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The player in this profile preferred the CAT 9. They even liked it before they looked at the results. Although the top end of the CAT 9 appeared to outperform the Victus here (by 2.2 mph) the average aver 10 hits was about equal. However, the player did like the feel of the CAT 9 better—saying it didn’t ring their hands as much. However, its worth noting the Victus Vandal in USSSA does swing lighter than the CAT 9 in the drop 10 30/20.
The player took 30 swings with each bat. After five to ten swings, they switched bats. We measured exit speeds on HitTrax, and this was pitching machine work. We ordered each of the 30 hits by exit velocity. If we isolated the 3rd best hit for each bat, we found the CAT 9 outperformed the Vicuts Vandal by 2.2 mph.
The player that compared the Victus Vandal to the CAT 9 was 11U, 4’10” and weighed 95 pounds. They had a good stroke, were pretty consistent, and play in mostly travel USSSA baseball.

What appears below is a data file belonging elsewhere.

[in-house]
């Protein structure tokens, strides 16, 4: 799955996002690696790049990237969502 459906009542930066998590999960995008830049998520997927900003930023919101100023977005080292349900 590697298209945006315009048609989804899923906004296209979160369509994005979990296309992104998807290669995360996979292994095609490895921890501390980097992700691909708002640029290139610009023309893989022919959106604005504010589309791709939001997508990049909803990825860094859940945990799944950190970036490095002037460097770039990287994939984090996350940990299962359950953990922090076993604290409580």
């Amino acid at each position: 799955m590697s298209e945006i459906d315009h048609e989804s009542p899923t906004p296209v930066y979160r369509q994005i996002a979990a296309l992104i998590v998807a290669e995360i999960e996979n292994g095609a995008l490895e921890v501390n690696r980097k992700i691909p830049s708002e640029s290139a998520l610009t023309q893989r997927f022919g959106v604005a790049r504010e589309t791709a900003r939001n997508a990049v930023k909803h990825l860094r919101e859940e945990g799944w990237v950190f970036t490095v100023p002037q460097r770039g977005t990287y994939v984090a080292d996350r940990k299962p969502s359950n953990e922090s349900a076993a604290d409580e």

NOTE: We’ve measured thousands of bats over the years. We’ve found, in large measure, bat results are very hitter dependent. Most comparisons we do are very, very close. The 1 or 2 mile per hour difference is hard to attribute only to the barrels performance. We think the hitter determines upwards of 70% of the exit speeds. The other 30% is the bat.
Although the CAT 9 had better top-end speed (at least in this little study), by the time we averaged the top 10 of the 30 hits with each bat, exit speeds had all but equalized. We aren’t sure exactly what that means—maybe the hitter got tired, maybe the hitter got lucky with the CAT, or maybe the CAT 9 has better top-end speed. In any event, by the top 10 hits, there was virtually no difference in bat performance.
The Vicuts Vandal, known for swinging extra light, does have a lighter swing than the 30/20 CAT 9. Do note, this data point is only for the CAT 9 and Victus Vandal in a 30/20. It theory, we’d hope the bats have the same relative swing weight as they change size and drop. That is, we’d hope a 32/24 drop 8 Vandal was about 200 points lighter than the 32/24 CAT 9. However, the industry does not have any uniform swing weight changes across brands and models.
However, it’s a good guess that the Victus Vandal swings a tiny bit lighter than the CAT 9. At least, its better than no guess at all.
We asked the player while hitting what bat they thought felt better. They did prefer the CAT 9. We asked them to rank it on a scale of 1 to 10. They gave the Victus a 7/10 and the CAT 9 an 8/10. These are subjective ratings, but they did prefer the feel of the CAT 9 over the Victus Vandal in USSSA.